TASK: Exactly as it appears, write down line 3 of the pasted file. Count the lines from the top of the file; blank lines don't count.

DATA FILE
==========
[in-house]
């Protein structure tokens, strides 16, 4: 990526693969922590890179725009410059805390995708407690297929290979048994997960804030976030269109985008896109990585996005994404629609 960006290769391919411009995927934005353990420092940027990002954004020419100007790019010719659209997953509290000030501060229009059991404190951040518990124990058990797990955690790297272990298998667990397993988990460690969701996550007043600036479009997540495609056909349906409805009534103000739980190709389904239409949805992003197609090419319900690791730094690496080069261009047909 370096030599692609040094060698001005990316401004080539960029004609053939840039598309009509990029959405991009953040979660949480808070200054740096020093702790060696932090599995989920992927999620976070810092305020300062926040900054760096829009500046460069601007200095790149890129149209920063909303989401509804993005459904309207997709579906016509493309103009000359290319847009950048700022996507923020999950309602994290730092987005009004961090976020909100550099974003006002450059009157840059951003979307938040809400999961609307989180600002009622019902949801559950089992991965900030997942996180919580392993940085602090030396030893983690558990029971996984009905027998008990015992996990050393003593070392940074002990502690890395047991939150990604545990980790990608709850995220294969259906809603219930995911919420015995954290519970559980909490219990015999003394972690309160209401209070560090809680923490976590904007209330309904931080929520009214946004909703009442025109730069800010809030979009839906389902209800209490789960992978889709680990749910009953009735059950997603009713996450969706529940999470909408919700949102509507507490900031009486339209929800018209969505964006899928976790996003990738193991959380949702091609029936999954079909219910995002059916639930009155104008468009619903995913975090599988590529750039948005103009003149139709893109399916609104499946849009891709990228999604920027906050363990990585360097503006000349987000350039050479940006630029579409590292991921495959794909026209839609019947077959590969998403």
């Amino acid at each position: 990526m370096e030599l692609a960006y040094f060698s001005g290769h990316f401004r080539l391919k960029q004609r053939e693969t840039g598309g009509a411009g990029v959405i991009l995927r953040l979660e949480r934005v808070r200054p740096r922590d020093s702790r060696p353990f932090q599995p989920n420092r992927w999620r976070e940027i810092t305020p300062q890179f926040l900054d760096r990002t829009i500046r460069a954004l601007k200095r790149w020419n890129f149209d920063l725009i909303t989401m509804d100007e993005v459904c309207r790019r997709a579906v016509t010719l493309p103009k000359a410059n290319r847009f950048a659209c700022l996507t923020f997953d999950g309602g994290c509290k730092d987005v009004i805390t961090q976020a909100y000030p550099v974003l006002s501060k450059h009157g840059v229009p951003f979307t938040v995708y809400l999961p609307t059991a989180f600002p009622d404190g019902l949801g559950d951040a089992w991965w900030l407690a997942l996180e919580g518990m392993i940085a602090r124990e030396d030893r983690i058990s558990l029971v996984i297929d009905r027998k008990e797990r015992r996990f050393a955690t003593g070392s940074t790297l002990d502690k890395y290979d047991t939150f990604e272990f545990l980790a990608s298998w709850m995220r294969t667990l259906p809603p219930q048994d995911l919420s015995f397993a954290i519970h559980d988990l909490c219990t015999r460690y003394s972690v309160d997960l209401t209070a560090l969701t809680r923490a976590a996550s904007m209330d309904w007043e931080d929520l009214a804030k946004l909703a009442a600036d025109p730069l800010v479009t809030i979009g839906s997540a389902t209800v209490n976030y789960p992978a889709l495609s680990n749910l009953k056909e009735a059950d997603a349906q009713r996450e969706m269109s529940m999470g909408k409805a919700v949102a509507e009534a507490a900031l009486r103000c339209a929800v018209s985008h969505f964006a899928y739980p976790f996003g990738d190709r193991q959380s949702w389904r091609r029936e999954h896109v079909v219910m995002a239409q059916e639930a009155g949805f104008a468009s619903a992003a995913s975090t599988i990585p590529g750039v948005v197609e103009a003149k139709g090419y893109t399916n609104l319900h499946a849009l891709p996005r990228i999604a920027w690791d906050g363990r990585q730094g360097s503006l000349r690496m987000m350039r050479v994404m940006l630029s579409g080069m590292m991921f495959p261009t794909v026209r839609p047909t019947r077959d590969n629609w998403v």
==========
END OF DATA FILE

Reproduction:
């Amino acid at each position: 990526m370096e030599l692609a960006y040094f060698s001005g290769h990316f401004r080539l391919k960029q004609r053939e693969t840039g598309g009509a411009g990029v959405i991009l995927r953040l979660e949480r934005v808070r200054p740096r922590d020093s702790r060696p353990f932090q599995p989920n420092r992927w999620r976070e940027i810092t305020p300062q890179f926040l900054d760096r990002t829009i500046r460069a954004l601007k200095r790149w020419n890129f149209d920063l725009i909303t989401m509804d100007e993005v459904c309207r790019r997709a579906v016509t010719l493309p103009k000359a410059n290319r847009f950048a659209c700022l996507t923020f997953d999950g309602g994290c509290k730092d987005v009004i805390t961090q976020a909100y000030p550099v974003l006002s501060k450059h009157g840059v229009p951003f979307t938040v995708y809400l999961p609307t059991a989180f600002p009622d404190g019902l949801g559950d951040a089992w991965w900030l407690a997942l996180e919580g518990m392993i940085a602090r124990e030396d030893r983690i058990s558990l029971v996984i297929d009905r027998k008990e797990r015992r996990f050393a955690t003593g070392s940074t790297l002990d502690k890395y290979d047991t939150f990604e272990f545990l980790a990608s298998w709850m995220r294969t667990l259906p809603p219930q048994d995911l919420s015995f397993a954290i519970h559980d988990l909490c219990t015999r460690y003394s972690v309160d997960l209401t209070a560090l969701t809680r923490a976590a996550s904007m209330d309904w007043e931080d929520l009214a804030k946004l909703a009442a600036d025109p730069l800010v479009t809030i979009g839906s997540a389902t209800v209490n976030y789960p992978a889709l495609s680990n749910l009953k056909e009735a059950d997603a349906q009713r996450e969706m269109s529940m999470g909408k409805a919700v949102a509507e009534a507490a900031l009486r103000c339209a929800v018209s985008h969505f964006a899928y739980p976790f996003g990738d190709r193991q959380s949702w389904r091609r029936e999954h896109v079909v219910m995002a239409q059916e639930a009155g949805f104008a468009s619903a992003a995913s975090t599988i990585p590529g750039v948005v197609e103009a003149k139709g090419y893109t399916n609104l319900h499946a849009l891709p996005r990228i999604a920027w690791d906050g363990r990585q730094g360097s503006l000349r690496m987000m350039r050479v994404m940006l630029s579409g080069m590292m991921f495959p261009t794909v026209r839609p047909t019947r077959d590969n629609w998403v």